Beware the Winter Holiday Blues

The body part most closely associated with the winter holiday festivities is the mouth, and not only because of all the singing and eating. At any social gathering, there is generally quite a bit of loose talk, the kind that does damage. This is true of many different environments — work, school, and especially family gatherings. Is there anyone who has not been hurt or insulted by the words of some relative or family friend, at the exact time of year when everything is supposed to all be love and light?

Despite the common belief that nobody should be alone for the holidays, a lot of people would pretty much rather be on their own rather than put up with a lot of nonsense. They don’t want to hear about how overweight they look this year, compared to the same time last year. They probably don’t even want to commiserate with other parents about how difficult it is to keep the children from ballooning up.

A family get-together can turn toxic pretty fast. Children might face an excruciating dilemma, caught between two equally vital concepts. Your parents warn you there are certain kinds of kids you shouldn’t hang out with, because it can only lead to trouble. Then, you meet one or more kids that your personal spidey-sense tells you are bad news — except you have to hang out with them, because they are your cousins.

Enforced tribal cohesiveness

For many people of all ages, another unattractive aspect of a big family gathering is that you’re expected to stick with it for the duration. Some sensitive children get very unbalanced from being around too many people for too long. But to be separated from the grownups does not help, because some of the kids you get banished to the rec room with are obnoxious. At least an adult might go on a helpful or necessary errand, and make a temporary escape. A grownup can choose to drive away, or walk away, or find a place to be alone for a while.

A very clever grownup may engineer some quality time with a favorite relative while avoiding the less agreeable ones. It comes as no surprise that even super-sophisticated folk like psychologists, trained therapists, and clergy members can be thrown off their stride during the holidays.

The ordeal

Children are expected to be polite, good-natured, respectful, and most of all they are expected to cheerfully put up with personal remarks about their appearance. A lot of children and teens are defenseless against cruelty, especially from relatives. An overweight young person is aware that he or she will be critically scrutinized and discussed, and probably photographed for reasons other than a desire for fond memories.

What is worse — to endure this kind of discrimination alone, or as part of a group? There are family get-togethers where every adult considers it her or his sworn duty to issue an opinion about every single other person who is present — especially the kids. It’s as if critiquing each body, young or old, is their job, and they’re trying for a promotion. Somehow, you just know that Aunt Nell intends to go back home to her circle of evil witch friends and show everybody how much fatter her niece is today than a year ago.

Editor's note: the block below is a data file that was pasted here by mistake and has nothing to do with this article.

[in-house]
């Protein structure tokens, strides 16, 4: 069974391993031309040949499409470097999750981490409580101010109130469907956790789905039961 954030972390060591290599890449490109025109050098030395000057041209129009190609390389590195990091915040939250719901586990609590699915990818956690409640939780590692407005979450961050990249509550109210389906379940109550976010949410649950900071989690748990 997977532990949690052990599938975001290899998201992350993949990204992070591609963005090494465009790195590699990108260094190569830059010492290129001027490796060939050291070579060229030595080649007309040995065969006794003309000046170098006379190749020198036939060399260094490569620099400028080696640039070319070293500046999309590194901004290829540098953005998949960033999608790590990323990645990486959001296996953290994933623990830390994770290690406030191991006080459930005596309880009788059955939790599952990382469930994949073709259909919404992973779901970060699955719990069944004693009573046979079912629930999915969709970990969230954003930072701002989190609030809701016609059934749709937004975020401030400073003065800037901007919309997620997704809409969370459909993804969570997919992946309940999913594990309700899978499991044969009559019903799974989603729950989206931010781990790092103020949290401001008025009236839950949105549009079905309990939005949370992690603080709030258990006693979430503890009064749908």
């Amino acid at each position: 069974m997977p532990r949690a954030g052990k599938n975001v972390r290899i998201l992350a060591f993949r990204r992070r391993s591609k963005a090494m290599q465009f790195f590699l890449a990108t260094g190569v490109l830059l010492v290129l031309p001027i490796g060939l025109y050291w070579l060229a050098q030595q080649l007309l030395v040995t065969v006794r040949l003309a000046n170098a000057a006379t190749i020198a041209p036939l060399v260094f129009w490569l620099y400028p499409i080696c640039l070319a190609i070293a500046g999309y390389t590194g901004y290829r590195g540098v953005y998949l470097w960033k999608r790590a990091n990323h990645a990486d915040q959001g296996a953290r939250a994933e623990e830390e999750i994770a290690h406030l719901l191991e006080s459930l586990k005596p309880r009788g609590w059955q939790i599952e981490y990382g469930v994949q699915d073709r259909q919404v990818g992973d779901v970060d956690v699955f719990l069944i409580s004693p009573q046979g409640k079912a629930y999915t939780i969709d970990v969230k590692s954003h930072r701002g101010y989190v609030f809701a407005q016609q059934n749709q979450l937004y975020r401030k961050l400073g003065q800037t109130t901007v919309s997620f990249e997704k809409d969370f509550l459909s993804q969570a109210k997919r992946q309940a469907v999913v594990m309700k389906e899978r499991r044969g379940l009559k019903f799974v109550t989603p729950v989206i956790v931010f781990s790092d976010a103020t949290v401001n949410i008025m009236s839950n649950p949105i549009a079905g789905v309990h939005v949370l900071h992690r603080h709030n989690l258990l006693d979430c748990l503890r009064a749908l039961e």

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OVERWEIGHT: What Kids Say explores the obesity problem from the often-overlooked perspective of children struggling with being overweight.

About Dr. Robert A. Pretlow

Dr. Robert A. Pretlow is a pediatrician and childhood obesity specialist. He has been researching and spreading awareness on the childhood obesity epidemic in the US for more than a decade.
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Dr. Pretlow’s invited presentation at the American Society of Animal Science 2020 Conference
What’s Causing Obesity in Companion Animals and What Can We Do About It

Dr. Pretlow’s invited presentation at the World Obesity Federation 2019 Conference:
Food/Eating Addiction and the Displacement Mechanism

Dr. Pretlow’s Multi-Center Clinical Trial Kick-off Speech 2018:
Obesity: Tackling the Root Cause

Dr. Pretlow’s 2017 Workshop on
Treatment of Obesity Using the Addiction Model

Dr. Pretlow’s invited presentation for
TEC and UNC 2016

Dr. Pretlow’s invited presentation at the 2015 Obesity Summit in London, UK.

Dr. Pretlow’s invited keynote at the 2014 European Childhood Obesity Group Congress in Salzburg, Austria.

Dr. Pretlow’s presentation at the 2013 European Congress on Obesity in Liverpool, UK.

Dr. Pretlow’s presentation at the 2011 International Conference on Childhood Obesity in Lisbon, Portugal.

Dr. Pretlow’s presentation at the 2010 Uniting Against Childhood Obesity Conference in Houston, TX.

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